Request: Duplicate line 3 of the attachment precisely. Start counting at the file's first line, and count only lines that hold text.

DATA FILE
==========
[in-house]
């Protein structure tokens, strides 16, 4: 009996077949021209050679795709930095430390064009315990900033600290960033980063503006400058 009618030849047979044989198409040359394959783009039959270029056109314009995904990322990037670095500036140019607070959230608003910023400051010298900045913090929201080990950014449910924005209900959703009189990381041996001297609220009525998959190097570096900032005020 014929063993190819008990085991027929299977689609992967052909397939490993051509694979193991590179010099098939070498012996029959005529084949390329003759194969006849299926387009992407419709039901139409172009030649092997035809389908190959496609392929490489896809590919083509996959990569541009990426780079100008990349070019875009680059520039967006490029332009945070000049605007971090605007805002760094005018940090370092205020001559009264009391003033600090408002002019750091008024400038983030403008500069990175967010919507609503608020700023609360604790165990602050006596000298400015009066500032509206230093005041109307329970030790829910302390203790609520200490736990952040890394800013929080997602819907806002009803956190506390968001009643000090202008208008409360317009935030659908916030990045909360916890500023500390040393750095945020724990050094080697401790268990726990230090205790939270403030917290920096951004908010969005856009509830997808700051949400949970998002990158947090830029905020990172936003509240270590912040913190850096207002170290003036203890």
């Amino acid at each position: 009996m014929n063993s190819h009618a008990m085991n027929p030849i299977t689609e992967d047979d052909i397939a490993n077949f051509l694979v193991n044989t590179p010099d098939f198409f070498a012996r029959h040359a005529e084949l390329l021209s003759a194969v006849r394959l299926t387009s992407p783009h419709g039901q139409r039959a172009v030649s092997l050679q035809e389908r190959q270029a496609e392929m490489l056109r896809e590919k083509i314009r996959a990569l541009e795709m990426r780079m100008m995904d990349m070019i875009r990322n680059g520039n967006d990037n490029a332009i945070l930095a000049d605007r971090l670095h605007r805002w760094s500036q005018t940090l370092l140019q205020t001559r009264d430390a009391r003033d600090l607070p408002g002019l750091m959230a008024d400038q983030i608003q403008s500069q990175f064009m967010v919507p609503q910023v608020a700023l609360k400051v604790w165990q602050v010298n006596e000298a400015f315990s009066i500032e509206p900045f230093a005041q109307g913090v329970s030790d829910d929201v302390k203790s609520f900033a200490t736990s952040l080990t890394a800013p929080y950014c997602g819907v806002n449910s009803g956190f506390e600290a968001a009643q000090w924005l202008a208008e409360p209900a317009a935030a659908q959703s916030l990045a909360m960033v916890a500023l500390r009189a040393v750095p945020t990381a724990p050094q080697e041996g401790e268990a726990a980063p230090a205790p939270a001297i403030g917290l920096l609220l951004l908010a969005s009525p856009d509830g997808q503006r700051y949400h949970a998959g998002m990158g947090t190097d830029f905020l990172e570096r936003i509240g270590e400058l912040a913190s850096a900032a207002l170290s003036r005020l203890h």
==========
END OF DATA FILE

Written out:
């Amino acid at each position: 009996m014929n063993s190819h009618a008990m085991n027929p030849i299977t689609e992967d047979d052909i397939a490993n077949f051509l694979v193991n044989t590179p010099d098939f198409f070498a012996r029959h040359a005529e084949l390329l021209s003759a194969v006849r394959l299926t387009s992407p783009h419709g039901q139409r039959a172009v030649s092997l050679q035809e389908r190959q270029a496609e392929m490489l056109r896809e590919k083509i314009r996959a990569l541009e795709m990426r780079m100008m995904d990349m070019i875009r990322n680059g520039n967006d990037n490029a332009i945070l930095a000049d605007r971090l670095h605007r805002w760094s500036q005018t940090l370092l140019q205020t001559r009264d430390a009391r003033d600090l607070p408002g002019l750091m959230a008024d400038q983030i608003q403008s500069q990175f064009m967010v919507p609503q910023v608020a700023l609360k400051v604790w165990q602050v010298n006596e000298a400015f315990s009066i500032e509206p900045f230093a005041q109307g913090v329970s030790d829910d929201v302390k203790s609520f900033a200490t736990s952040l080990t890394a800013p929080y950014c997602g819907v806002n449910s009803g956190f506390e600290a968001a009643q000090w924005l202008a208008e409360p209900a317009a935030a659908q959703s916030l990045a909360m960033v916890a500023l500390r009189a040393v750095p945020t990381a724990p050094q080697e041996g401790e268990a726990a980063p230090a205790p939270a001297i403030g917290l920096l609220l951004l908010a969005s009525p856009d509830g997808q503006r700051y949400h949970a998959g998002m990158g947090t190097d830029f905020l990172e570096r936003i509240g270590e400058l912040a913190s850096a900032a207002l170290s003036r005020l203890h």